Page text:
Upper airway obstruction is a common problem during both sleep and anesthesia, and these tendencies are related in individuals. Patency of the upper airway is determined by the balance of forces across the pharyngeal wall. Airway narrowing, increased extra luminal tissue pressure, and increased airway wall compliance predispose to collapse, particularly during inspiration as negative intraluminal pressures are generated. The tendency to collapse is resisted by airway muscle activation, which is driven by a combination of influences including state-related wakeful stimulation, negative pressure reflexes, and respiratory neuronal activity. This activation decreases with both sleep and anesthesia increasing the tendency to obstruction, and there are substantial overlaps in the way in which these states modulate this neuronal compensatory activity. The common ground between sleep and anesthesia in all these considerations emphasizes the importance of seeking and applying information regarding breathing during sleep to everyday anesthesiology practice.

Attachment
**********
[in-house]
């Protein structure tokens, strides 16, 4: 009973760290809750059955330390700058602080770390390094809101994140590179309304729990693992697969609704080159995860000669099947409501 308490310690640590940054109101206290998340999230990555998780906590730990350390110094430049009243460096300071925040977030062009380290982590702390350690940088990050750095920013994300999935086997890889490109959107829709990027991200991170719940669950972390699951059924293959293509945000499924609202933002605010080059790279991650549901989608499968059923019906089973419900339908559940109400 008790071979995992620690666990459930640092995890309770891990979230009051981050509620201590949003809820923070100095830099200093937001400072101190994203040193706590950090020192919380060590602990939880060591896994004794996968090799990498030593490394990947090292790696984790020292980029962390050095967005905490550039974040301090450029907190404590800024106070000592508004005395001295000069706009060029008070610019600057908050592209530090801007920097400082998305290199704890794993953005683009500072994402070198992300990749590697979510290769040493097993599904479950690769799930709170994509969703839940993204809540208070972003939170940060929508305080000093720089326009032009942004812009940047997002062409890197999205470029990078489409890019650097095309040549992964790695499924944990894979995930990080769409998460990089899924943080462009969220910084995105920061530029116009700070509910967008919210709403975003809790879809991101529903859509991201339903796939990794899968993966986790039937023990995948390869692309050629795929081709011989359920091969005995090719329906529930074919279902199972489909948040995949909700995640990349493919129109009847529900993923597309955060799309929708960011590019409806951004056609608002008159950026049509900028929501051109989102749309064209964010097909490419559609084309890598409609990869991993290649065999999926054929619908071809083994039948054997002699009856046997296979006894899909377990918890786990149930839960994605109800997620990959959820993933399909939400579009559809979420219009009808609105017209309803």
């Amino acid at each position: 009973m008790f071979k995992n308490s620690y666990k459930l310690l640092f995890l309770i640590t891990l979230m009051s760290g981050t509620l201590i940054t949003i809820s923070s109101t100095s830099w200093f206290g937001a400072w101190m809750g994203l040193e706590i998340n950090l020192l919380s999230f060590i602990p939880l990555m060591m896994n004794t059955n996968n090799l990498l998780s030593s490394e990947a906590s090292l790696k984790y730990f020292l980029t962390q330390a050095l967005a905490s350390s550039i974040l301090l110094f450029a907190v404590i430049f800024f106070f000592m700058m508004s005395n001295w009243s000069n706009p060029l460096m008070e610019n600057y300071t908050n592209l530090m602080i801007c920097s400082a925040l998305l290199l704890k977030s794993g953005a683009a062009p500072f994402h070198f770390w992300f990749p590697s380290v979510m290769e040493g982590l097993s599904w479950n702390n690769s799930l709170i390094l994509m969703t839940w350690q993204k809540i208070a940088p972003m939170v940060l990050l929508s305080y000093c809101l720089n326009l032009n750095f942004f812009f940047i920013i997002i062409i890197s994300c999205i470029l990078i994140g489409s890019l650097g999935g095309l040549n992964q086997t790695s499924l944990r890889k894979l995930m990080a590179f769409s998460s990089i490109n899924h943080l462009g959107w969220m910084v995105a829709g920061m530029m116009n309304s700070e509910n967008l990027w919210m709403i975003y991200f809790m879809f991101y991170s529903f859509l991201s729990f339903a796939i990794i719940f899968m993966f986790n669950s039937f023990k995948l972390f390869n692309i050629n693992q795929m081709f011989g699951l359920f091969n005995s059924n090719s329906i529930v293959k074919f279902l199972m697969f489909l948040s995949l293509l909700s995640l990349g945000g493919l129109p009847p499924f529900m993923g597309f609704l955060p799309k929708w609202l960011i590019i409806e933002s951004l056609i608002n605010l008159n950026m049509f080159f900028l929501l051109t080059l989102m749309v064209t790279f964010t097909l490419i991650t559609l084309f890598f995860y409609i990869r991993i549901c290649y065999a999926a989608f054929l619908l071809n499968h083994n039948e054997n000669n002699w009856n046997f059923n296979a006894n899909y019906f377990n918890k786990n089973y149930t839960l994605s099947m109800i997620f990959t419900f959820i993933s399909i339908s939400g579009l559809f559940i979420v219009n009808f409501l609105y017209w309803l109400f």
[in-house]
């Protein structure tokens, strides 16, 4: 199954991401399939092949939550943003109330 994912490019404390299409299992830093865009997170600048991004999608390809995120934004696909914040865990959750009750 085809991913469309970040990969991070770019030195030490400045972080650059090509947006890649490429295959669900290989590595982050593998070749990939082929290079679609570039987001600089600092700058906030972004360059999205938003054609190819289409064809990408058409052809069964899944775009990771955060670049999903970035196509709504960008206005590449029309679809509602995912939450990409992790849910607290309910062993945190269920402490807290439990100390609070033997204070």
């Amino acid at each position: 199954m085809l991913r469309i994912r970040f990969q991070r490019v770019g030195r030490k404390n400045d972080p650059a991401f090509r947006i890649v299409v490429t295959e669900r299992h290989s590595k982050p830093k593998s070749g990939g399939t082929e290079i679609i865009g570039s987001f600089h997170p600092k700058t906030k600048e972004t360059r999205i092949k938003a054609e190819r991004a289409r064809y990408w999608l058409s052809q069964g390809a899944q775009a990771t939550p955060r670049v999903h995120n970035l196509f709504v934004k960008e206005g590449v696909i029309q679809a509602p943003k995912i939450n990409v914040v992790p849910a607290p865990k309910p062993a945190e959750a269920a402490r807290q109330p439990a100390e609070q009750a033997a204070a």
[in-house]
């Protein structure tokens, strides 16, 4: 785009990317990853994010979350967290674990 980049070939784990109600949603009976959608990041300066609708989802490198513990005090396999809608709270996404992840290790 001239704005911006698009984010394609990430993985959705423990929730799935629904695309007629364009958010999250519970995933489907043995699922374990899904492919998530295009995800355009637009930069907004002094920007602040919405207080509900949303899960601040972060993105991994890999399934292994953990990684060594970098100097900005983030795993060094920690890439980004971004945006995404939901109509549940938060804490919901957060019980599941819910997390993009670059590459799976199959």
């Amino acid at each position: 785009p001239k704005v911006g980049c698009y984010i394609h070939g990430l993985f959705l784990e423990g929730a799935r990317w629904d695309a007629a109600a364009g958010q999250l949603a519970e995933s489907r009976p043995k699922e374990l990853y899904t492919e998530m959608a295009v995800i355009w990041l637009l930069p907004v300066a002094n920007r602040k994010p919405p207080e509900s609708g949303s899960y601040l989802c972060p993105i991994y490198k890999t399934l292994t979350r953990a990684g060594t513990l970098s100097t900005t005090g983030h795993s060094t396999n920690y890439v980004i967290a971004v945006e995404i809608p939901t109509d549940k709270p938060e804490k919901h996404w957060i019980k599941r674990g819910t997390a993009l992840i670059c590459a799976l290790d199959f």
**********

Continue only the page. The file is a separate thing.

|Number of pages||8|
|Journal||Seminars in Anesthesia, Perioperative Medicine and Pain|
|Publication status||Published - Jun 2007|
Copyright 2008 Elsevier B.V., All rights reserved.
- Upper airway